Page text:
My hon. Friend makes a sound point, to which I was just coming. Because of the large number of band A properties in Stoke-on-Trent, the tax take is relatively low. Just taking the 2.5% increase instead of the much larger imposition that would be needed to go some way to not having to make the £24 million or so of cuts this year on top of the £36 million or so last year, means that the council will probably be unable to afford not to raise the price of things like respite care or day care centres. The council could not take the 2.5% pay-off to do that but would have to raise council tax by more to get some way to avoiding that.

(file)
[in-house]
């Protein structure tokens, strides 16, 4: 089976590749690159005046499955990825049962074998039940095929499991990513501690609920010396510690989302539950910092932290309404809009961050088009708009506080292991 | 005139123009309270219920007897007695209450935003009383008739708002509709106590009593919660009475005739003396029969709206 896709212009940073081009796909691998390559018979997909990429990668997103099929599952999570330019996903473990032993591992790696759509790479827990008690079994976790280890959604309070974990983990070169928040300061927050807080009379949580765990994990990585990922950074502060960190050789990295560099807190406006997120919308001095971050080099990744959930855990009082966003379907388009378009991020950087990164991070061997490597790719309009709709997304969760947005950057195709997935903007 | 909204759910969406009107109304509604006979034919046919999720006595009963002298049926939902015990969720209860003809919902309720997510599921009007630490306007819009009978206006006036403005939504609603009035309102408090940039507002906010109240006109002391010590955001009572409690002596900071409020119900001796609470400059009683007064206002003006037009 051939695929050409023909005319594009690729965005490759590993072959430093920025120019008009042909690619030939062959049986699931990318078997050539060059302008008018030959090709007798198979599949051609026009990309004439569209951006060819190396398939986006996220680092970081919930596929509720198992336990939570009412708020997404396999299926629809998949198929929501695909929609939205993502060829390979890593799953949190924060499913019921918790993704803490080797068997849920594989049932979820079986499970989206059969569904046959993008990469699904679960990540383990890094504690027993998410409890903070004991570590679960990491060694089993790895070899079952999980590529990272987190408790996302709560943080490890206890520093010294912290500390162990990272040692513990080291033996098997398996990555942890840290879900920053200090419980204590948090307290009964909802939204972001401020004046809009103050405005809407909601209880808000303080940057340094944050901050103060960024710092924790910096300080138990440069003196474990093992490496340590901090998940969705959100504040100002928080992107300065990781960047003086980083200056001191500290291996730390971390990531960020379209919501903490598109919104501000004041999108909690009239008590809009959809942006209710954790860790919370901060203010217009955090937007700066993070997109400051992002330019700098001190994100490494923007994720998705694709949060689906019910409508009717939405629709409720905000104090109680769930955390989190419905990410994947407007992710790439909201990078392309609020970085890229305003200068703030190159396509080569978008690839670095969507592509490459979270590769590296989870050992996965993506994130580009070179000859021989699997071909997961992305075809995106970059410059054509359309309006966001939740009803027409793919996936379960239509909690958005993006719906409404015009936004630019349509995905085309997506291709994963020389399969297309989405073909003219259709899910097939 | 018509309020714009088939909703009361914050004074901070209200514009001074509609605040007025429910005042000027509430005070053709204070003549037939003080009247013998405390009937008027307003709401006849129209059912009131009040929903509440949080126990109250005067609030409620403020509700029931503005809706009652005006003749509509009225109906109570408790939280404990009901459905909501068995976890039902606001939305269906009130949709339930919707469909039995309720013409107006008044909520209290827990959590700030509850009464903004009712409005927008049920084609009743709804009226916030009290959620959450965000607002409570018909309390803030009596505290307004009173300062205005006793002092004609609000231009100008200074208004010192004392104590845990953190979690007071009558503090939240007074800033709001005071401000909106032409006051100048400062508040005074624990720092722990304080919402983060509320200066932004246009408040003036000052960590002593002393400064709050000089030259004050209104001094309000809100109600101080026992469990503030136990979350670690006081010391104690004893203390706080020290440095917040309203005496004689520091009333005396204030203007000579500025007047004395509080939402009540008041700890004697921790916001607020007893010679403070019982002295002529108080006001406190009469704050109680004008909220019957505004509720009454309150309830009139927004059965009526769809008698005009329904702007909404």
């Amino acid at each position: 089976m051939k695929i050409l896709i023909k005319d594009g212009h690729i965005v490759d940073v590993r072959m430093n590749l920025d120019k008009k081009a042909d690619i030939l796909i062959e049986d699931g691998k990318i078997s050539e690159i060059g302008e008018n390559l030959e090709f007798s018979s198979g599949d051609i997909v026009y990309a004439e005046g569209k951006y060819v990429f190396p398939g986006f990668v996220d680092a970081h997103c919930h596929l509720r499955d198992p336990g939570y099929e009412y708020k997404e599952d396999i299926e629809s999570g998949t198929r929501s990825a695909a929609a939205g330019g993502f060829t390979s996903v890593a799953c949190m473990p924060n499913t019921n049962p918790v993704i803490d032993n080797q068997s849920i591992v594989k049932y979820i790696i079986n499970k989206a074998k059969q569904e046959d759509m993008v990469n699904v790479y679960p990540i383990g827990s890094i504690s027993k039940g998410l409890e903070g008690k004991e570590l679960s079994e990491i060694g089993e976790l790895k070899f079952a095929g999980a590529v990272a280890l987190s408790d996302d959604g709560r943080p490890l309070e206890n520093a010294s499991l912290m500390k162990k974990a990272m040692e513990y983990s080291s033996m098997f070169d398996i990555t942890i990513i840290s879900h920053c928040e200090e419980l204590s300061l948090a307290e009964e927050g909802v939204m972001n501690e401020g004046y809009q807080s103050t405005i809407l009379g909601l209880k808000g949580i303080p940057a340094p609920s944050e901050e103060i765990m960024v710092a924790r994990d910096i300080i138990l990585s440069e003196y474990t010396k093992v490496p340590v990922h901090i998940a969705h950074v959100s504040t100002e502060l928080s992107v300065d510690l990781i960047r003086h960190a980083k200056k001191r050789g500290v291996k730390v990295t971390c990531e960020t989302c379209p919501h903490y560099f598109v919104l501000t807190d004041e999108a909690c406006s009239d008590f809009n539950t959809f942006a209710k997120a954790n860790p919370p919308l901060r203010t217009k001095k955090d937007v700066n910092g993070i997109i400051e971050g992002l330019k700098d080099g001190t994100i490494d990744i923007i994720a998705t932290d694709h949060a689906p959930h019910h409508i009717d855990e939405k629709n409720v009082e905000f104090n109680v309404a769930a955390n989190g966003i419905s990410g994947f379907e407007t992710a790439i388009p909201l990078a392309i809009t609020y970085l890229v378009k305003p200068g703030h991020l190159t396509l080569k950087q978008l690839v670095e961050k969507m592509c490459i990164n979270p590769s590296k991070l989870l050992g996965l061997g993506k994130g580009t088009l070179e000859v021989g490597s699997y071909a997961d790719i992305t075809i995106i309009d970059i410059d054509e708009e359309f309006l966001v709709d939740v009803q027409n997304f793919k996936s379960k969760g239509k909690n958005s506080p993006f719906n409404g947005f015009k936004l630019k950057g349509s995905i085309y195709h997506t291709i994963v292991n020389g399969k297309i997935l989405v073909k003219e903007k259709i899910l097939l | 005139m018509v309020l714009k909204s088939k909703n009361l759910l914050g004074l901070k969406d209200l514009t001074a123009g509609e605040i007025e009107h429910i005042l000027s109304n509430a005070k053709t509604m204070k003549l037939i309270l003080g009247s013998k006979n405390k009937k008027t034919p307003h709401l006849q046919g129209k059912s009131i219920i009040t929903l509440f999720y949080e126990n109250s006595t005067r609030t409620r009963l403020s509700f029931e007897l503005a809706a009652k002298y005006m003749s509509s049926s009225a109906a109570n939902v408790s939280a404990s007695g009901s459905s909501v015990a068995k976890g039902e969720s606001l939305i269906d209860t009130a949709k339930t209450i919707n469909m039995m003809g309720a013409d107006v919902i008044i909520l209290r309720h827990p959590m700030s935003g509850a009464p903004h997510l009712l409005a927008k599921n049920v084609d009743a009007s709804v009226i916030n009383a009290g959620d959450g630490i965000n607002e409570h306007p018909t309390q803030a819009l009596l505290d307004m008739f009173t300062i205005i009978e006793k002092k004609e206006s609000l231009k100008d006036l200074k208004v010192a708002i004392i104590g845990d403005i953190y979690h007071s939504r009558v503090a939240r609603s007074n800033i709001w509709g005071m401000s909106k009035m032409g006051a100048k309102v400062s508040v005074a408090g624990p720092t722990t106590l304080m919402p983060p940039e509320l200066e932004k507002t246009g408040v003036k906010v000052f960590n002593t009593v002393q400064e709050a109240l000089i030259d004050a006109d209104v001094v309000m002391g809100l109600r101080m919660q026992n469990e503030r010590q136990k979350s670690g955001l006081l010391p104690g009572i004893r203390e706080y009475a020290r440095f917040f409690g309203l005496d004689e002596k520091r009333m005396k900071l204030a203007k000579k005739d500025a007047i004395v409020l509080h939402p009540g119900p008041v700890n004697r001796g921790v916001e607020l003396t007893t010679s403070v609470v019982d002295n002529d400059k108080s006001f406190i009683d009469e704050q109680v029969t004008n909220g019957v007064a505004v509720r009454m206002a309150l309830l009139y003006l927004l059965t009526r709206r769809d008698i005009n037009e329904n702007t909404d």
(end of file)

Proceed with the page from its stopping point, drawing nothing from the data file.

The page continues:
Day care centres are under threat. There is talk of closing such things in Fenton and in Burslem in the constituency of my hon. Friend Joan Walley. These cuts across the board are again hitting the poorest and most vulnerable people in our society who live in Stoke-on-Trent.
I have a long list of things, but in the time I have left, I want to mention something that the Chancellor announced yesterday in respect of what on the face of it appears to be help for energy-intensive users. Stoke-on-Trent has many energy-intensive users in the ceramic industry. As Dr Laura Cohen of the British Ceramic Confederation has said, the thresholds have been set so high and the proposals have been done in such a way that they will not help ceramic producers in Stoke-on-Trent, many of whom have contacted the confederation to say that it is an empty gesture that will not assist them. That is the sort of thing that Government policies are doing. They are hammering communities such as Stoke-on-Trent and, frankly, that is outrageous.